The Center awards fellowships to support significant research and
writing about the Holocaust. Awards are granted on a competitive
basis. The Center welcomes proposals from scholars in all relevant
disciplines including history, political science, literature, Jewish
studies, philosophy, religion, psychology, comparative genocide studies,
law and others.
Visiting scholars at the Center have access to more than 49 million pages of Holocaust-related archival documentation; the Museum's extensive library; oral history, film, photo, art, artifacts, and memoir collections; and Holocaust survivor database. Many of these sources have not been examined by scholars, offering unprecedented opportunities to deepen knowledge about the Holocaust and further advance the field of Holocaust studies.
Fellows also have access to the digitized records of the International Tracing Service (ITS) relating to the fates of more than 17 million people who were subject to incarceration, forced labor, and displacement as a result of World War II. This collection contains over 30 million pages of documents and 50 million name cards from the ITS Central Name Index.
In addition to pursuing their own projects, fellows at the Center work side by side with other new and established Holocaust scholars from the United States and abroad, enabling them to test their ideas, share their research findings, debate methodological or interpretive approaches, and develop comparative frameworks for their projects.
The Center’s weekly fellows meetings and senior seminar programs provide unique settings for debate and discussion. Fellows participate in the Center’s broad array of scholarly programs and outreach activities at universities and other academic institutions, both locally and nationally.
Fellowships are awarded to candidates working on their dissertations (ABD), postdoctoral researchers, and senior scholars. Applicants must be affiliated with an academic and/or research institution when applying for a fellowship. Immediate post-docs and faculty between appointments will also be considered.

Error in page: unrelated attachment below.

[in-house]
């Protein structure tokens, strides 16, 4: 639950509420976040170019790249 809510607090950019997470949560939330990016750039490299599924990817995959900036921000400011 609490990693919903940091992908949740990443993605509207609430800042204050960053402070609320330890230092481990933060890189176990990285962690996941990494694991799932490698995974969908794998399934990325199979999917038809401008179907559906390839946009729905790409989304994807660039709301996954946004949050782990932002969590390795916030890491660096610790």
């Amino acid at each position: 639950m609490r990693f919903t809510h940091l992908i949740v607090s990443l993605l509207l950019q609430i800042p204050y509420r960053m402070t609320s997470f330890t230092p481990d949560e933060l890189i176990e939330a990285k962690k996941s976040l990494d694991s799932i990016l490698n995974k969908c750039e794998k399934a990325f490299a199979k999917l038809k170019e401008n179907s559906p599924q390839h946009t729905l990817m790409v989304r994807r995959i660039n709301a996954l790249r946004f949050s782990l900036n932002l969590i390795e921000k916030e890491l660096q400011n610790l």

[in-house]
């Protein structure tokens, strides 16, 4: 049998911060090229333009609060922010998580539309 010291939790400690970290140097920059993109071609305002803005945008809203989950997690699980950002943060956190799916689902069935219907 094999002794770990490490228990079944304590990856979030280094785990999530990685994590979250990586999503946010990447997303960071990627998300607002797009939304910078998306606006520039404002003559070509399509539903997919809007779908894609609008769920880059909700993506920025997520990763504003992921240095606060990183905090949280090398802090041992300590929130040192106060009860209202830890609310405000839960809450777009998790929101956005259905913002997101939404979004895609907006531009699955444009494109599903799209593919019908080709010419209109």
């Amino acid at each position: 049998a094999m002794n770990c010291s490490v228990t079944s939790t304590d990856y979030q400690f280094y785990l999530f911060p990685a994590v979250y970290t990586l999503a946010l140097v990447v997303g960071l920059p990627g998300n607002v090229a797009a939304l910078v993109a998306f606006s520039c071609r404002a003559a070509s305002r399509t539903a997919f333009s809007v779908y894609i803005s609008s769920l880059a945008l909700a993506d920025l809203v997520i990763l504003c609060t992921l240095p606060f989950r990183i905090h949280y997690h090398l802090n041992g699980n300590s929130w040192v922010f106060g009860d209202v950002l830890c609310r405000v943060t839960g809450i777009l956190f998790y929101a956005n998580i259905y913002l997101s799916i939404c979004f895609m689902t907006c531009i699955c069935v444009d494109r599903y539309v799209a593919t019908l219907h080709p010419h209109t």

The specific fellowship and the length of the award are at
the discretion of the Center. Individual awards generally range
up to nine months of residency. A minimum tenure of three consecutive
months is required. Fellowships of five months or longer have proven
most effective. Stipends range up to $3,500 per month. Residents
of the Washington, D.C. metropolitan area receive a modified stipend
and term of residency at the Center.
All awards include a stipend to offset the cost of direct travel to and from Washington, D.C., and visa assistance if necessary. Fellows are responsible for securing their own housing accommodations and health insurance. The Center does not provide support allowances for accompanying family members.
The Museum provides work space and access to a computer, telephone, facsimile machine, and photocopier. Cost-sharing by home institutions or other relevant organizations is encouraged to extend the residency of the applicant at the Museum or to make possible additional research at other institutions in the Unites States and abroad.
Center for the Humanities
and the Public Sphere
College of Liberal Arts and Sciences
200 Walker Hall
P.O. Box 118030
University of Florida
Gainesville, FL 32611